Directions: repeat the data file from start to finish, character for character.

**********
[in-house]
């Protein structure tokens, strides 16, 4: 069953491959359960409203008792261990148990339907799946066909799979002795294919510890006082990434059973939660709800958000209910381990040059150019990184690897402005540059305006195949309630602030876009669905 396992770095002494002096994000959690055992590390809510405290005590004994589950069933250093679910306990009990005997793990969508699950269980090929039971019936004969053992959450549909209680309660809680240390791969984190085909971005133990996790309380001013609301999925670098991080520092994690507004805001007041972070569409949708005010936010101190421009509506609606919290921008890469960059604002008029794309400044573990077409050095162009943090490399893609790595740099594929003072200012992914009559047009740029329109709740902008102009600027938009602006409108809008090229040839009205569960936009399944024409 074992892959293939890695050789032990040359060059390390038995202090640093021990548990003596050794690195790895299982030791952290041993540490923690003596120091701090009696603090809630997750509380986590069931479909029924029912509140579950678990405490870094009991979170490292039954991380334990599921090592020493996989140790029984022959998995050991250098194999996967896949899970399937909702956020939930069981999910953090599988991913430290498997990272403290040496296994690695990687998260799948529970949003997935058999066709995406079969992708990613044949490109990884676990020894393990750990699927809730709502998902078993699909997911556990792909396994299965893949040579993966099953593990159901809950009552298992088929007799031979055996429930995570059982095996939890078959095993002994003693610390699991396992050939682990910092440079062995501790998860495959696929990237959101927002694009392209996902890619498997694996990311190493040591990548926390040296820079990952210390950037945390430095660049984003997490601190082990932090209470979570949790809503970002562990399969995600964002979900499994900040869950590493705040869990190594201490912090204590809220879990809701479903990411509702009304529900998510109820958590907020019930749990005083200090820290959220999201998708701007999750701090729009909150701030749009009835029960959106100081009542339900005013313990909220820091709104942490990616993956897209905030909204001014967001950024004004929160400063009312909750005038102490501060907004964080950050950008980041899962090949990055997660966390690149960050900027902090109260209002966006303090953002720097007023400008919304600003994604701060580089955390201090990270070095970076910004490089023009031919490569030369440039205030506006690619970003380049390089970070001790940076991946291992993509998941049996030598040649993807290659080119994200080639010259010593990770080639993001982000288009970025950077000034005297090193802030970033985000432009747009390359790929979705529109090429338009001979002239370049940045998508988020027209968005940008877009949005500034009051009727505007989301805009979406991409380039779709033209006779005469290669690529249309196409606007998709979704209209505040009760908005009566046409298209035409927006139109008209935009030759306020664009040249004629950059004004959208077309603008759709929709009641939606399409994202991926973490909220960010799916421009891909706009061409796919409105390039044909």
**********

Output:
[in-house]
């Protein structure tokens, strides 16, 4: 069953491959359960409203008792261990148990339907799946066909799979002795294919510890006082990434059973939660709800958000209910381990040059150019990184690897402005540059305006195949309630602030876009669905 396992770095002494002096994000959690055992590390809510405290005590004994589950069933250093679910306990009990005997793990969508699950269980090929039971019936004969053992959450549909209680309660809680240390791969984190085909971005133990996790309380001013609301999925670098991080520092994690507004805001007041972070569409949708005010936010101190421009509506609606919290921008890469960059604002008029794309400044573990077409050095162009943090490399893609790595740099594929003072200012992914009559047009740029329109709740902008102009600027938009602006409108809008090229040839009205569960936009399944024409 074992892959293939890695050789032990040359060059390390038995202090640093021990548990003596050794690195790895299982030791952290041993540490923690003596120091701090009696603090809630997750509380986590069931479909029924029912509140579950678990405490870094009991979170490292039954991380334990599921090592020493996989140790029984022959998995050991250098194999996967896949899970399937909702956020939930069981999910953090599988991913430290498997990272403290040496296994690695990687998260799948529970949003997935058999066709995406079969992708990613044949490109990884676990020894393990750990699927809730709502998902078993699909997911556990792909396994299965893949040579993966099953593990159901809950009552298992088929007799031979055996429930995570059982095996939890078959095993002994003693610390699991396992050939682990910092440079062995501790998860495959696929990237959101927002694009392209996902890619498997694996990311190493040591990548926390040296820079990952210390950037945390430095660049984003997490601190082990932090209470979570949790809503970002562990399969995600964002979900499994900040869950590493705040869990190594201490912090204590809220879990809701479903990411509702009304529900998510109820958590907020019930749990005083200090820290959220999201998708701007999750701090729009909150701030749009009835029960959106100081009542339900005013313990909220820091709104942490990616993956897209905030909204001014967001950024004004929160400063009312909750005038102490501060907004964080950050950008980041899962090949990055997660966390690149960050900027902090109260209002966006303090953002720097007023400008919304600003994604701060580089955390201090990270070095970076910004490089023009031919490569030369440039205030506006690619970003380049390089970070001790940076991946291992993509998941049996030598040649993807290659080119994200080639010259010593990770080639993001982000288009970025950077000034005297090193802030970033985000432009747009390359790929979705529109090429338009001979002239370049940045998508988020027209968005940008877009949005500034009051009727505007989301805009979406991409380039779709033209006779005469290669690529249309196409606007998709979704209209505040009760908005009566046409298209035409927006139109008209935009030759306020664009040249004629950059004004959208077309603008759709929709009641939606399409994202991926973490909220960010799916421009891909706009061409796919409105390039044909």